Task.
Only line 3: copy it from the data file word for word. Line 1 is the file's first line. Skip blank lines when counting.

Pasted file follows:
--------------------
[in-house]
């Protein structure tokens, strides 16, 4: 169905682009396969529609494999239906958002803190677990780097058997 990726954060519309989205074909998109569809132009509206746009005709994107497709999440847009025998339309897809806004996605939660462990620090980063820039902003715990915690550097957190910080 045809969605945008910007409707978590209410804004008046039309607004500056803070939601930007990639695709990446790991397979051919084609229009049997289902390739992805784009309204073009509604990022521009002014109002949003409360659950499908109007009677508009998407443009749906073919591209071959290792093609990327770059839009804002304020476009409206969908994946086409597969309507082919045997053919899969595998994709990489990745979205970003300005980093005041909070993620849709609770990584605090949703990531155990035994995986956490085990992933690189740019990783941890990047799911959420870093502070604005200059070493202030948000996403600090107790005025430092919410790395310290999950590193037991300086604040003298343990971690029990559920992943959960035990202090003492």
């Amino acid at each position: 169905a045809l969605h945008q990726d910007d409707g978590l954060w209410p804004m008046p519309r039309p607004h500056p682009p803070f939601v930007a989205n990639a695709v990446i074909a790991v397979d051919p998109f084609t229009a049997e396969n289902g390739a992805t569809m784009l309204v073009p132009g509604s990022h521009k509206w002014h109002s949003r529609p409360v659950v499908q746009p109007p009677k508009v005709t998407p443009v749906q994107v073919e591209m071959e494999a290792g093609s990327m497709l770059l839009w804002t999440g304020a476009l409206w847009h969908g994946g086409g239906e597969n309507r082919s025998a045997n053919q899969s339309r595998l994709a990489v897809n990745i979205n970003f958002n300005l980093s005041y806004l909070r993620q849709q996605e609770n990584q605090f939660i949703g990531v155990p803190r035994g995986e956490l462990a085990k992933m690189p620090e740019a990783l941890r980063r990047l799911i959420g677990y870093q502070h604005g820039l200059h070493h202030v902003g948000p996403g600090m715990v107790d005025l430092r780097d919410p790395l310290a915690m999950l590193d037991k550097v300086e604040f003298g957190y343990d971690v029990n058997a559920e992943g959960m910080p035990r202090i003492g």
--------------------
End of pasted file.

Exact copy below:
């Amino acid at each position: 169905a045809l969605h945008q990726d910007d409707g978590l954060w209410p804004m008046p519309r039309p607004h500056p682009p803070f939601v930007a989205n990639a695709v990446i074909a790991v397979d051919p998109f084609t229009a049997e396969n289902g390739a992805t569809m784009l309204v073009p132009g509604s990022h521009k509206w002014h109002s949003r529609p409360v659950v499908q746009p109007p009677k508009v005709t998407p443009v749906q994107v073919e591209m071959e494999a290792g093609s990327m497709l770059l839009w804002t999440g304020a476009l409206w847009h969908g994946g086409g239906e597969n309507r082919s025998a045997n053919q899969s339309r595998l994709a990489v897809n990745i979205n970003f958002n300005l980093s005041y806004l909070r993620q849709q996605e609770n990584q605090f939660i949703g990531v155990p803190r035994g995986e956490l462990a085990k992933m690189p620090e740019a990783l941890r980063r990047l799911i959420g677990y870093q502070h604005g820039l200059h070493h202030v902003g948000p996403g600090m715990v107790d005025l430092r780097d919410p790395l310290a915690m999950l590193d037991k550097v300086e604040f003298g957190y343990d971690v029990n058997a559920e992943g959960m910080p035990r202090i003492g």